France is the most visited country in Europe, it is broadly diverse, with a varied climate. It can
be just as wet and rainy as
especially in the north, but in general has a more agreeable climate than the
It's a great place to go for the summer as it's so close to Britain, and those who live in the
south of England
often hop over on the ferry or the Channel Tunnel just for the afternoon!
France is one of the countries I have visited most often (except for England, but that doesn't count!)
For as many times as I've been, you'd think I'd have some better photos. It can be considerably
more expensive than Britain, especially when the Euro is strong, but good deals can be had on crates
of beer in the hypermarkets. I like how different it is, yet similar, for being so close to home.
Mont-Saint-Michel on the border between Normandy and Brittany, was built at the command of a vision
seen by a middle-aged monk. It is a
strangely tall piece of land just offshore in the Golfe de St-Malo,
connected by a causeway. The Atlantic Ocean disappears over the horizon at low tide, and comes racing back
in, covering the causeway and creating an island. Nowadays there is a permanent connection to land,
but you are warned not to leave your car parked after tea time!
The Château de Brissac, a very large mansion in the north of France, near Angers. It was rebuilt in
1611 in its current form.
Fougeres is in Brittany, northern France. It is like many other towns in the region, very old and well
fortified. In the picture you can see the ancient walls which guarded the city.
The village of Conques (pronounced Konk) in the Massif Central region of southern central France. I
visited Conques with my rugby team from
on our tour of France in 1997. We didn't win.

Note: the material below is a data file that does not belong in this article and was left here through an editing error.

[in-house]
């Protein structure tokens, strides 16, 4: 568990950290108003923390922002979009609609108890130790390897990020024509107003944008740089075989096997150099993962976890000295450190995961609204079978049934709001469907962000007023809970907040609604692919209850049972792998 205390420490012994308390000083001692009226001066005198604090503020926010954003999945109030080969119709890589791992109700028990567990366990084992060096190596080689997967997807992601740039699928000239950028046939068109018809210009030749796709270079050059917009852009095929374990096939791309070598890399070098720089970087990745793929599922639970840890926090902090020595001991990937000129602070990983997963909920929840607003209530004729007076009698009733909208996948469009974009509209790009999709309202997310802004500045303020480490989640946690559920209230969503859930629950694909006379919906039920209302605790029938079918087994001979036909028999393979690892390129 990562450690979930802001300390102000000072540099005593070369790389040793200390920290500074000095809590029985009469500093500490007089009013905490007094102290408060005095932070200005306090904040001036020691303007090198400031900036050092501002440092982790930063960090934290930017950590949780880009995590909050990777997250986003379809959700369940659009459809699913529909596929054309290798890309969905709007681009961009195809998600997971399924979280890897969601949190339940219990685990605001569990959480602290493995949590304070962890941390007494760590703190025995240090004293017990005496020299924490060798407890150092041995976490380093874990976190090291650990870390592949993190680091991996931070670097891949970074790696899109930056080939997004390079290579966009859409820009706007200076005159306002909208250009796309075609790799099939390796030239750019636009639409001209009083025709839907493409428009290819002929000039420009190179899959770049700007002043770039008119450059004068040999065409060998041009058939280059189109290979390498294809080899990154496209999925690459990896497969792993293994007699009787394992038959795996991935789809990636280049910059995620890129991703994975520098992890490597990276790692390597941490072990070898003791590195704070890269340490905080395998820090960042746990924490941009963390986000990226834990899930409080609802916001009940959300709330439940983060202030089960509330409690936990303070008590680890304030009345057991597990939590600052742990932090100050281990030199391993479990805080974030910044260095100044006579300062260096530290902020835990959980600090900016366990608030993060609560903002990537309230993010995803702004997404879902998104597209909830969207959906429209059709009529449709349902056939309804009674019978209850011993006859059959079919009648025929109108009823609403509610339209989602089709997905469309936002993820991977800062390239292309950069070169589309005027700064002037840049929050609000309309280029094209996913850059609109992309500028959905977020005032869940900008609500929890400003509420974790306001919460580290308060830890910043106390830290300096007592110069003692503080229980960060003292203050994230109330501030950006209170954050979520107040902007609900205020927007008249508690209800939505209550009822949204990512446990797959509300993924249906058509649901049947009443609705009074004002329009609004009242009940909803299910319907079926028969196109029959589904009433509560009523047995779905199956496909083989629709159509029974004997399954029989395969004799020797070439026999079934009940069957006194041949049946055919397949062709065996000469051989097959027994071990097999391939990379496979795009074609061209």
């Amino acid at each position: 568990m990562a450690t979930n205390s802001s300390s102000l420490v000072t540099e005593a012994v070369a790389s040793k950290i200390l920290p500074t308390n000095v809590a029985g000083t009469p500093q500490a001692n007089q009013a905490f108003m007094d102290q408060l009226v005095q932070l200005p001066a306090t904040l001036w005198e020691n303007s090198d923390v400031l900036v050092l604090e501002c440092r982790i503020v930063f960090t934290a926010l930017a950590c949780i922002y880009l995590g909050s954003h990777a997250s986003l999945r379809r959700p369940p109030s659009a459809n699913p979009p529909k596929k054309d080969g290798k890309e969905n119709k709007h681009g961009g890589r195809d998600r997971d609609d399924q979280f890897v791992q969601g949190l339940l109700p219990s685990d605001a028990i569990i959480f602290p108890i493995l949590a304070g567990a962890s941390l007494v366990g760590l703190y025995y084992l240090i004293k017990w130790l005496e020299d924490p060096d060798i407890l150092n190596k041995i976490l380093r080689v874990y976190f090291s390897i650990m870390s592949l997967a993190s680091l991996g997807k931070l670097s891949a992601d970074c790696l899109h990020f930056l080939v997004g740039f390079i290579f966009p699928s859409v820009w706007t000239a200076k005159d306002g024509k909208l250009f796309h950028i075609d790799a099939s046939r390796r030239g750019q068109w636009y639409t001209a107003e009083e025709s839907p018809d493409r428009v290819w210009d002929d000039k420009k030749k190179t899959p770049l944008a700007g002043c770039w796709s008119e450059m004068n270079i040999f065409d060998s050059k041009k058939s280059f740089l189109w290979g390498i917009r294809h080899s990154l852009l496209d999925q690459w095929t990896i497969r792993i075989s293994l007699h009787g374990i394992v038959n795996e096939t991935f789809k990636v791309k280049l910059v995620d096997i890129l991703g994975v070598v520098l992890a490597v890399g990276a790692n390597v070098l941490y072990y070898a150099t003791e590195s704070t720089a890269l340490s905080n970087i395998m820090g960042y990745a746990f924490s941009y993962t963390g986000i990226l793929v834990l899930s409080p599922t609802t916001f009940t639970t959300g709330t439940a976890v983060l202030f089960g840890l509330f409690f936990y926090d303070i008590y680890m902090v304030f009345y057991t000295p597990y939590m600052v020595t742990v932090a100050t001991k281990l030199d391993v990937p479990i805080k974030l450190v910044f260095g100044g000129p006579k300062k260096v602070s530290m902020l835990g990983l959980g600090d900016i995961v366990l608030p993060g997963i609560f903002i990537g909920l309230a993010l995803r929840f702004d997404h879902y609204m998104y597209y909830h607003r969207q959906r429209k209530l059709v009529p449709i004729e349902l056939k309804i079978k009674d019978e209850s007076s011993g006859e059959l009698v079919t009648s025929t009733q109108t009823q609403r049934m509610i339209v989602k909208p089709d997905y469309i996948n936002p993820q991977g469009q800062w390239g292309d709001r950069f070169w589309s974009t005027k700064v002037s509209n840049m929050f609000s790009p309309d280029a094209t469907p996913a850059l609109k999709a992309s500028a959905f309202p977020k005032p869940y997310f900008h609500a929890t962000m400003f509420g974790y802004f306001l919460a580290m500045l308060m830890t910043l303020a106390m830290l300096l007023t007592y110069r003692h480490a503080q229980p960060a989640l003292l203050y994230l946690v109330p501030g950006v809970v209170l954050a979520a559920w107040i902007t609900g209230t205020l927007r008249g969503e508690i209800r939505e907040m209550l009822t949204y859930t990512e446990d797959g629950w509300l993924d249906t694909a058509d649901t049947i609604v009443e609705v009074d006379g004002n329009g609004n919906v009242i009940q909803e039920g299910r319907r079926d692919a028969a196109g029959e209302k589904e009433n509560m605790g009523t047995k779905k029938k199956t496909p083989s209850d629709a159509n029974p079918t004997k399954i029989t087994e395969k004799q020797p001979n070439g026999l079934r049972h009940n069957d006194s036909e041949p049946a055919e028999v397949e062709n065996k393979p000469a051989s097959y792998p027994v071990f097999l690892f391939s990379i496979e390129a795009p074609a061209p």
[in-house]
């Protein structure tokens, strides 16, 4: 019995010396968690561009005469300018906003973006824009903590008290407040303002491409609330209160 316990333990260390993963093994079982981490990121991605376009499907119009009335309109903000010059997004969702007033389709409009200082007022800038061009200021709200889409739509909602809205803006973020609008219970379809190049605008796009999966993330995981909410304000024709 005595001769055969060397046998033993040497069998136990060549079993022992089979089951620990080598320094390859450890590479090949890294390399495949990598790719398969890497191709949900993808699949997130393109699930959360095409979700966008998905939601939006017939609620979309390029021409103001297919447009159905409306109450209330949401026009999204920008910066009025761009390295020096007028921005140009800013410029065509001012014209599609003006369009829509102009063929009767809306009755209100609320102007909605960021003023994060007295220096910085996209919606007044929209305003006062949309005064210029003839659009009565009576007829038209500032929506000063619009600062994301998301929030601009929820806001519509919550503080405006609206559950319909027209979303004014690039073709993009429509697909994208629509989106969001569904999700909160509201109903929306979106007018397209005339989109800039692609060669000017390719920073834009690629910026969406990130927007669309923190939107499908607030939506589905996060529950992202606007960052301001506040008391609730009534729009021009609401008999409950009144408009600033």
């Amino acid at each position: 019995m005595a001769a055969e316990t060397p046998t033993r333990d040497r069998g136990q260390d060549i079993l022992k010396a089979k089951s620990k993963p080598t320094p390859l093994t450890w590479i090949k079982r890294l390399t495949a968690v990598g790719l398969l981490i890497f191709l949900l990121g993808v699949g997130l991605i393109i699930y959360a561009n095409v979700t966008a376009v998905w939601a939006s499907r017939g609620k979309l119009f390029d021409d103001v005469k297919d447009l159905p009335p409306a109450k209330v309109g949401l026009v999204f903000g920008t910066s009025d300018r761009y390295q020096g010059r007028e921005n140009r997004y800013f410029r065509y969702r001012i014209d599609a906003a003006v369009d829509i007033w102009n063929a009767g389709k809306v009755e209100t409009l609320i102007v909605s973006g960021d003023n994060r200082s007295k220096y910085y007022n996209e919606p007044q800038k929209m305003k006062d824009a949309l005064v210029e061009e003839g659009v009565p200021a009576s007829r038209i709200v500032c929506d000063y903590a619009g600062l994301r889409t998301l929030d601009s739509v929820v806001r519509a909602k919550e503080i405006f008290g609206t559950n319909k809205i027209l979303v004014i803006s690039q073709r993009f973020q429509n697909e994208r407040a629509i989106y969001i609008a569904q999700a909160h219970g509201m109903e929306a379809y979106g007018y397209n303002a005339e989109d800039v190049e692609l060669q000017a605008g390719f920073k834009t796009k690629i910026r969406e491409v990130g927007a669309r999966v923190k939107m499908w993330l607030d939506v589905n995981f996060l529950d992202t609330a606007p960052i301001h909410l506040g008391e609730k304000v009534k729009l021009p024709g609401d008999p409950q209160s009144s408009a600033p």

The southern city of Nice, with a view along the Promenade D'Anglais, down at the pebbly beach. This
picture has an interesting diffusion effect of the streetlamps just out of shot, through the green
of the palm trees. The Negresco Hotel is a Nice institution, and very fancy.
This is a shot of a campsite we stayed at in Martigne near Dieppe in the north of France, in 1995.
My Mum and Dad thought it was very peaceful, which it was, but that to me translated to being a bit
dull. They did however have windsurfing on the lake - clearly a winner with conditions like these!
Another side of France is the massive skiing industry, which offers some of the world's best slope-swooshing.
In 2010 we spent a week in the resort of Val Thorens, the highest in France and part of Les
Trois Vallées, the largest continuous ski area on earth.
The next valley along from Val Thorens is Meribel, with its own resort town. It's a bit of a commute
to get over here from Val Thorens, but not so much as the slog over to Courcheval, in the third of
The Three Valleys. You have to make sure you time it right to get back, or you'll miss the last chair
and get stranded in the wrong village, as I painfully learned.
Chairlift at the summit of The Three Valleys, two miles or over 3200 metres in altitude. Val Thorens
itself is the highest village in Europe.
Spectacular view of the beautiful French Alps, as seen from the summit of Les Trois Vallées high above
the clouds. The last time I was up this high was at the top of